WASHINGTON, D.C. — On Friday, Dec. 23, the U.S. House of Representatives passed S.4573, a bipartisan bill to reform the antiquated Electoral Count Act (ECA), as part of the omnibus spending package to fund the federal government next year. The House’s passage comes after the Senate approved the bill on Dec. 22. Now that the omnibus has passed both chambers of Congress, the bill goes to President Joe Biden for his signature.
S.4573, the Electoral Count Reform and Presidential Transition Improvement Act, is designed to reform the process by which Congress counts Electoral College votes to avoid a repeat of the events of Jan. 6, 2021. The bill
- Clarifies that the role of the vice president is purely ceremonial,
- Raises the threshold for members of Congress to initiate objections to electoral results to one-fifth of each chamber,
- Ensures there is one conclusive slate of electors from each state
- And outlines a process for expedited court review of election results.
In September, the Senate Rules Committee additionally amended the bill to
- Make U.S. Supreme Court review of any federal litigation over the certification of state electors discretionary rather than mandatory,
- Ensure the judicial review procedure provided in the act doesn’t exclude litigation in other state and federal courts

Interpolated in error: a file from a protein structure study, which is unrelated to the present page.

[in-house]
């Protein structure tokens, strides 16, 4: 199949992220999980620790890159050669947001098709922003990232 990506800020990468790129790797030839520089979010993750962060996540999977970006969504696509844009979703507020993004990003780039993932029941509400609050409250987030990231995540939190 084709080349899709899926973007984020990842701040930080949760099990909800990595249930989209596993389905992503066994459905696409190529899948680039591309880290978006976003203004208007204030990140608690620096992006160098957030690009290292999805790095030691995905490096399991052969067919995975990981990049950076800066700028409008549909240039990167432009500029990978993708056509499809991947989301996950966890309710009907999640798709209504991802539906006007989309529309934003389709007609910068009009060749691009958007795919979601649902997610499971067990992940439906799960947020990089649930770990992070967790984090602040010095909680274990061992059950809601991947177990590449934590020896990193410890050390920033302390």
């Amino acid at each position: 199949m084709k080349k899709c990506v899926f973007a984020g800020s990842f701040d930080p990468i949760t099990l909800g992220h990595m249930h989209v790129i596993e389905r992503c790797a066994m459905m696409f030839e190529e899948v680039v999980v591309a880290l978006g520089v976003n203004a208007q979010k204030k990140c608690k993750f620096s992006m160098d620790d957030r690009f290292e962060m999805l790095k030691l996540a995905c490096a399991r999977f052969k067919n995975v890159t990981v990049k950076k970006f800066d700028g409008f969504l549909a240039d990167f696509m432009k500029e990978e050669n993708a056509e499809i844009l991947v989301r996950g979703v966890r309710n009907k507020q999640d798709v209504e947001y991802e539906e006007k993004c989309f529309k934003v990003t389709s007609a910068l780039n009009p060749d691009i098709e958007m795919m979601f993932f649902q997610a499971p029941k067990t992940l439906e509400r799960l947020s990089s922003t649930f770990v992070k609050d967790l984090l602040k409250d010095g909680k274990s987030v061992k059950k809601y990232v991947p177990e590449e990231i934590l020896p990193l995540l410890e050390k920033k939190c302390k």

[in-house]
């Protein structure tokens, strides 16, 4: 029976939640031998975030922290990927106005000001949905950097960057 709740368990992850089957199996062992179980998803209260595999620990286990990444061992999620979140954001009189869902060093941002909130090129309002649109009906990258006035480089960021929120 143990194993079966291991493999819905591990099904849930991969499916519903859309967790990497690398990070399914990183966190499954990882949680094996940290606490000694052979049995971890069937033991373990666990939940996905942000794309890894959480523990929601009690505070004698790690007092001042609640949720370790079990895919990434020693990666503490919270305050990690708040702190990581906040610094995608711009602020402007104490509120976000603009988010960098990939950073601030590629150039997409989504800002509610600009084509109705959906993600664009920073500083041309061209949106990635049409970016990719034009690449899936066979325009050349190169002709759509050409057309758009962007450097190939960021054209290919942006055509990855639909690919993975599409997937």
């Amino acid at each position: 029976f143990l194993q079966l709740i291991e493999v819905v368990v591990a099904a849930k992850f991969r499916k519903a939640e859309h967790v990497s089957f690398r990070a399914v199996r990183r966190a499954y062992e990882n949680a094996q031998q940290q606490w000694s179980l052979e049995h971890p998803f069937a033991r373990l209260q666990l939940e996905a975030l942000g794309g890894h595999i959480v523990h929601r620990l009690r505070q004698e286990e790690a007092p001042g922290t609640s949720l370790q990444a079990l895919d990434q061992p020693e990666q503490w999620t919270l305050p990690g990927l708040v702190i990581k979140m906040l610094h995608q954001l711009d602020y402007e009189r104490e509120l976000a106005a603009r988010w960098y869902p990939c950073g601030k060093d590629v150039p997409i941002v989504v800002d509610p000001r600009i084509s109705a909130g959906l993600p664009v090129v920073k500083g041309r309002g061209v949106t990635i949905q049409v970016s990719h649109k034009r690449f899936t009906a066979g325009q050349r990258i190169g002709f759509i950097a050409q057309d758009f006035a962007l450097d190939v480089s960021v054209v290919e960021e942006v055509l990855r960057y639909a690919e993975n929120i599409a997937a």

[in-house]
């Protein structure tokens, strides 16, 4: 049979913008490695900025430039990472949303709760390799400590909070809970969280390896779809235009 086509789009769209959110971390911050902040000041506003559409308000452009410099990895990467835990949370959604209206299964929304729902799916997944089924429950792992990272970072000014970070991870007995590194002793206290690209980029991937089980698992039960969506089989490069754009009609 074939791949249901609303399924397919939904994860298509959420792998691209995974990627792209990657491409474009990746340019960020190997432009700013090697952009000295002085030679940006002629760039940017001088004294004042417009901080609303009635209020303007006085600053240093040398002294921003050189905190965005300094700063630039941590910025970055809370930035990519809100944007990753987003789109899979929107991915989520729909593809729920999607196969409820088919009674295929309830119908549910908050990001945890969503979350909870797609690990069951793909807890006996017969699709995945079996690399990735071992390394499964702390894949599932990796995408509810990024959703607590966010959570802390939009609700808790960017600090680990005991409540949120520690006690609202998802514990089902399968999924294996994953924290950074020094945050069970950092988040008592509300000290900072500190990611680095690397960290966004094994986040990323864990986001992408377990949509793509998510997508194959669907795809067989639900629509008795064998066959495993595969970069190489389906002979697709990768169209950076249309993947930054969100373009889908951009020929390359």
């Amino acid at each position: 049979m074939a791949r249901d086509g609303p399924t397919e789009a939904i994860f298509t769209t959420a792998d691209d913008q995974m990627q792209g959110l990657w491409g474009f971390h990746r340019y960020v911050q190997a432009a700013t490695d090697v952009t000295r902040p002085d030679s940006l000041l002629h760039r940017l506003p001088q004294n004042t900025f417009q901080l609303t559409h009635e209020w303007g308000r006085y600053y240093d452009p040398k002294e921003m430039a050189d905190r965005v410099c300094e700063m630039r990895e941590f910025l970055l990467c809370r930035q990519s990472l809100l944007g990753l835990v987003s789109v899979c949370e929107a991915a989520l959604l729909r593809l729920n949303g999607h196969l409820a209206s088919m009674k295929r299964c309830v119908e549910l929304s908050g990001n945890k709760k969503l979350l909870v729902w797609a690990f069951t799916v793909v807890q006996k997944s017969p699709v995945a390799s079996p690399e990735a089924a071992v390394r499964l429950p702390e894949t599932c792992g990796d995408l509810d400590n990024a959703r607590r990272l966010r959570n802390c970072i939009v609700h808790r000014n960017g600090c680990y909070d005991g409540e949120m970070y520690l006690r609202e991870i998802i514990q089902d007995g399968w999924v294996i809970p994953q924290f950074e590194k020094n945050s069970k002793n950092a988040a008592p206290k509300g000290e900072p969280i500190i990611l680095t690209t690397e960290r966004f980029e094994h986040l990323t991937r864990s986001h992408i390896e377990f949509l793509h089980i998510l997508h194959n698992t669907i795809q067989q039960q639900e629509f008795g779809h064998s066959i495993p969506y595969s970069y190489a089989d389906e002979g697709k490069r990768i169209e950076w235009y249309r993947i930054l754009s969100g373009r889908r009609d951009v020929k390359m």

- And clarify the language around certification of electors to specify that during the counting of electoral college votes, Congress must treat the electors certified by a state and modified by any state or federal court relief as conclusive.
Reforming the ECA is seen as a critical step to preventing another event like the attack on the U.S. Capitol on Jan. 6, 2021. In the aftermath of the 2020 presidential election, then-President Donald Trump and his supporters exploited the ECA to fuel his attempts to overturn the results. The ambiguity around the vice president’s role under the ECA fueled the pressure campaign on then-Vice President Mike Pence to reject valid electoral college votes and the ECA’s counting procedures inspired Trump supporters to pressure Republican members of Congress to object to the electoral votes of several states.